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Actress Patricia Arquette dishes on what it was like acting in the groundbreaking “Boyhood.”


f you were to shoot a film over the course of 12 years about a boy’s adolescent life, pouring your own experiences into it and creating the script as you go, what would that experience be called? Patricia Arquette, who,

for the past 12 years

has been acting in a film that did just that, called it “the strangest, most unorthodox and beautiful experience ever.” Director Richard Linklater called it “Boyhood.” Te film takes you on a journey through the life

of a boy named Mason (Ellar Coltrane), starting when he is in first grade and ending just as he enters college. Te film cuts in and out of his life in a way that is refreshing and natural. We aren’t burdened by the clichéd turning points of life, like a first lost tooth or first kiss, but instead get to see Mason in his downtime, relating with his friends and family. It becomes more about his character than what’s happening around him. Sometimes, the film jumps in time and the audience has to scramble to catch up. Life is never the same for more than a moment, and Linklater makes sure to portray that. Overall, the film does a beautiful job of encapsulating the interactions of this family, so much that you feel you really get to know them. In a phone interview, Arquette gave me a little more detail about how the film was created. Fascinatingly, the scenes were shot in real time, in the midst of other projects, so you actually watch these people as they age. Why did she call the project unorthodox? “I immediately said yes,” Arquette remembers,

“and [Linklater] said, ‘We don’t have any money,’ and I was like, ‘Yeah yeah yeah, I’m in!’ And I said, ‘Can I look at the script?’ and he said, ‘Well, we don’t have one.’” It turns out that Linklater had the structure for the

script, but wanted to leave room in order to develop the characters naturally as they grew. So, Arquette and the rest of the cast had to discover the script as they went.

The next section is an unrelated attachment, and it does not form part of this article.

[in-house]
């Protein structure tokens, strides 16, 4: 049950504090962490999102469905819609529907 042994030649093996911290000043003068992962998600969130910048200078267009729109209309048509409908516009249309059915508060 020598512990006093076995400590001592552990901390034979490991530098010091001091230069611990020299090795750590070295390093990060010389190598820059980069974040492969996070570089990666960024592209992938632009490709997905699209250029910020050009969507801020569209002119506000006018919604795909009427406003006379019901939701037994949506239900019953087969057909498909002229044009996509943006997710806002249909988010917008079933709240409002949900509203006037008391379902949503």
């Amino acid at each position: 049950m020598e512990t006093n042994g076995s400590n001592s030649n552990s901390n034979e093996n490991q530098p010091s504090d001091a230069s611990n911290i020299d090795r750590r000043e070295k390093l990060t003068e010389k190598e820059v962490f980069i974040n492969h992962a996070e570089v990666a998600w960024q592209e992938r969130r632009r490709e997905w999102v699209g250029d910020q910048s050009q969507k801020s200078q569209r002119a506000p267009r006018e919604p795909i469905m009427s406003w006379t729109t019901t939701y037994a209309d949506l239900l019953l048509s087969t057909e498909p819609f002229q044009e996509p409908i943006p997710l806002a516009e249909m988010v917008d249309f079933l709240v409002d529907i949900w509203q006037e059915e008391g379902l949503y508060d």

46 | THE BURG | 08.14 “It took a really different skill set...and I was

excited by that,” added Arquette. “Rick would write the rough draft of a scene, and we would read it, and then we would talk about different people’s life experiences that sort of correlated to the scene in some way or another, or each other... and then we would do an improvisation of it, and Rick would say, ‘Tat second part of that story you told about your friend, let’s use that. Tat little improv you said on that line, let’s use that part.’ And he would craft it from there, and then we would shoot it the next day. So, it was a bonding experience and a really creative, collaborative experience every year going back.” Tis collaborative way of creating the story meant that it was ultimately a blend of different people’s experiences, even in the little, “dumb” moments. “My friend told me that story about her son sharpening a rock,” Arquette said. “It’s so crazy how the world’s set up. You teach little children, here’s this tool, here’s what it does. It sharpens something. And then, they’re kind of brilliant, and they think, I want to sharpen this thing—I’m gonna use a sharpening instrument. And then they get in trouble.” Te beauty of this collaborative blend is that every

moment is based on something true. Tat explains why the characters feel so real: there’s not a contrived moment in the film. You see all sides of this family, even the ugly ones, and that becomes the message of the film. “Families bug each other, and they get on each other’s nerves, and they push against each other... but what love feels like is... imperfect, but it’s there,” said Arquette. “It’s your base, but it’s not always flowery and perfect. You go through things in life, everyone goes through things in life. You show me the perfect parent, I’m gonna show you a lunatic.” And that on-screen family became a kind of second family. “I never got the full script, so Rick would tell me,

‘Oh, this year their dad’s gonna take them camping...’ But I didn’t know exactly what they talked about. So



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